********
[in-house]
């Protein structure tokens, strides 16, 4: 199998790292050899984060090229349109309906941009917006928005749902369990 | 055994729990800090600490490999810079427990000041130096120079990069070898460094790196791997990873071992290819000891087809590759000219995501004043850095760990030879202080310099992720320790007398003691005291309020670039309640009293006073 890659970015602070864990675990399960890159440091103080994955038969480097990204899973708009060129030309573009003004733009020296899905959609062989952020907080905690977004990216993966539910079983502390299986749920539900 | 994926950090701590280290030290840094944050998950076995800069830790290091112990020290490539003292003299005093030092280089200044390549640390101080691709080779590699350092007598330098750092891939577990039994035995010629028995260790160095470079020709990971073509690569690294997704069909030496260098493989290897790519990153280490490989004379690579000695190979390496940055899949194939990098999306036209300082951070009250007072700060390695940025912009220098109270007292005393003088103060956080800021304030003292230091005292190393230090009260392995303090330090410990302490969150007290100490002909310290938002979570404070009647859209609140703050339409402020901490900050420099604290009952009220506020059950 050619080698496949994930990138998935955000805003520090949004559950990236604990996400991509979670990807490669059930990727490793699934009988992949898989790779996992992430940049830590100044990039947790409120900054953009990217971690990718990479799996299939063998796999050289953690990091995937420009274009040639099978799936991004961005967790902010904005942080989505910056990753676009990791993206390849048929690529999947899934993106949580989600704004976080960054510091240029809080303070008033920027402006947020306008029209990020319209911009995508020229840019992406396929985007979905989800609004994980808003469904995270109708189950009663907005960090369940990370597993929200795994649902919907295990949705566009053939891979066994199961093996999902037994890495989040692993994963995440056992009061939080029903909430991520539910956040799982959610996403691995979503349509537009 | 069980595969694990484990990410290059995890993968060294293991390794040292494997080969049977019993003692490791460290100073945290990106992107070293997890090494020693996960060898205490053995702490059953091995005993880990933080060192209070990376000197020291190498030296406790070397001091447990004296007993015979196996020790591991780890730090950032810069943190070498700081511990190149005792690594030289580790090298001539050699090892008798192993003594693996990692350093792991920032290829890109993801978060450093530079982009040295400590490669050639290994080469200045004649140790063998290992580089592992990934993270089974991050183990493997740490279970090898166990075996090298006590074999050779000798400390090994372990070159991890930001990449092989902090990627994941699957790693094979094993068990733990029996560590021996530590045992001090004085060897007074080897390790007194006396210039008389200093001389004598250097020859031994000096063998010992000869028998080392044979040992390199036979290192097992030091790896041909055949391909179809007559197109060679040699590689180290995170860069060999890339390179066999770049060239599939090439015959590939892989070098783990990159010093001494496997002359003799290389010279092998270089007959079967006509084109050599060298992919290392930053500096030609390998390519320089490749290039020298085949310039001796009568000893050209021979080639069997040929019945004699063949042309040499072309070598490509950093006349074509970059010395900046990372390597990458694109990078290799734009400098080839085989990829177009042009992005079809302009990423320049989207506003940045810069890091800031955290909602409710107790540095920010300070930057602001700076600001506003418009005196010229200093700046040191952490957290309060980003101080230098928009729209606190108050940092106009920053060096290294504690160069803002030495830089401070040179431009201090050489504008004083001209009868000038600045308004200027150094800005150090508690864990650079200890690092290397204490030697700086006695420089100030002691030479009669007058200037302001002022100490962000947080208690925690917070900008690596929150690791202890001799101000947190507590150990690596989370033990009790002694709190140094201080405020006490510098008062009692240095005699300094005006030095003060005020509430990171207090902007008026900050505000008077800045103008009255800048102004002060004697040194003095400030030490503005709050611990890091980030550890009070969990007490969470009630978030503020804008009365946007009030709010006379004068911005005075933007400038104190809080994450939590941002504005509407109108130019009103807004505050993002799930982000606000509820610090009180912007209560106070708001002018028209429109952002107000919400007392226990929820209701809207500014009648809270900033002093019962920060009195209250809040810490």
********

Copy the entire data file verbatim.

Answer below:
[in-house]
């Protein structure tokens, strides 16, 4: 199998790292050899984060090229349109309906941009917006928005749902369990 | 055994729990800090600490490999810079427990000041130096120079990069070898460094790196791997990873071992290819000891087809590759000219995501004043850095760990030879202080310099992720320790007398003691005291309020670039309640009293006073 890659970015602070864990675990399960890159440091103080994955038969480097990204899973708009060129030309573009003004733009020296899905959609062989952020907080905690977004990216993966539910079983502390299986749920539900 | 994926950090701590280290030290840094944050998950076995800069830790290091112990020290490539003292003299005093030092280089200044390549640390101080691709080779590699350092007598330098750092891939577990039994035995010629028995260790160095470079020709990971073509690569690294997704069909030496260098493989290897790519990153280490490989004379690579000695190979390496940055899949194939990098999306036209300082951070009250007072700060390695940025912009220098109270007292005393003088103060956080800021304030003292230091005292190393230090009260392995303090330090410990302490969150007290100490002909310290938002979570404070009647859209609140703050339409402020901490900050420099604290009952009220506020059950 050619080698496949994930990138998935955000805003520090949004559950990236604990996400991509979670990807490669059930990727490793699934009988992949898989790779996992992430940049830590100044990039947790409120900054953009990217971690990718990479799996299939063998796999050289953690990091995937420009274009040639099978799936991004961005967790902010904005942080989505910056990753676009990791993206390849048929690529999947899934993106949580989600704004976080960054510091240029809080303070008033920027402006947020306008029209990020319209911009995508020229840019992406396929985007979905989800609004994980808003469904995270109708189950009663907005960090369940990370597993929200795994649902919907295990949705566009053939891979066994199961093996999902037994890495989040692993994963995440056992009061939080029903909430991520539910956040799982959610996403691995979503349509537009 | 069980595969694990484990990410290059995890993968060294293991390794040292494997080969049977019993003692490791460290100073945290990106992107070293997890090494020693996960060898205490053995702490059953091995005993880990933080060192209070990376000197020291190498030296406790070397001091447990004296007993015979196996020790591991780890730090950032810069943190070498700081511990190149005792690594030289580790090298001539050699090892008798192993003594693996990692350093792991920032290829890109993801978060450093530079982009040295400590490669050639290994080469200045004649140790063998290992580089592992990934993270089974991050183990493997740490279970090898166990075996090298006590074999050779000798400390090994372990070159991890930001990449092989902090990627994941699957790693094979094993068990733990029996560590021996530590045992001090004085060897007074080897390790007194006396210039008389200093001389004598250097020859031994000096063998010992000869028998080392044979040992390199036979290192097992030091790896041909055949391909179809007559197109060679040699590689180290995170860069060999890339390179066999770049060239599939090439015959590939892989070098783990990159010093001494496997002359003799290389010279092998270089007959079967006509084109050599060298992919290392930053500096030609390998390519320089490749290039020298085949310039001796009568000893050209021979080639069997040929019945004699063949042309040499072309070598490509950093006349074509970059010395900046990372390597990458694109990078290799734009400098080839085989990829177009042009992005079809302009990423320049989207506003940045810069890091800031955290909602409710107790540095920010300070930057602001700076600001506003418009005196010229200093700046040191952490957290309060980003101080230098928009729209606190108050940092106009920053060096290294504690160069803002030495830089401070040179431009201090050489504008004083001209009868000038600045308004200027150094800005150090508690864990650079200890690092290397204490030697700086006695420089100030002691030479009669007058200037302001002022100490962000947080208690925690917070900008690596929150690791202890001799101000947190507590150990690596989370033990009790002694709190140094201080405020006490510098008062009692240095005699300094005006030095003060005020509430990171207090902007008026900050505000008077800045103008009255800048102004002060004697040194003095400030030490503005709050611990890091980030550890009070969990007490969470009630978030503020804008009365946007009030709010006379004068911005005075933007400038104190809080994450939590941002504005509407109108130019009103807004505050993002799930982000606000509820610090009180912007209560106070708001002018028209429109952002107000919400007392226990929820209701809207500014009648809270900033002093019962920060009195209250809040810490």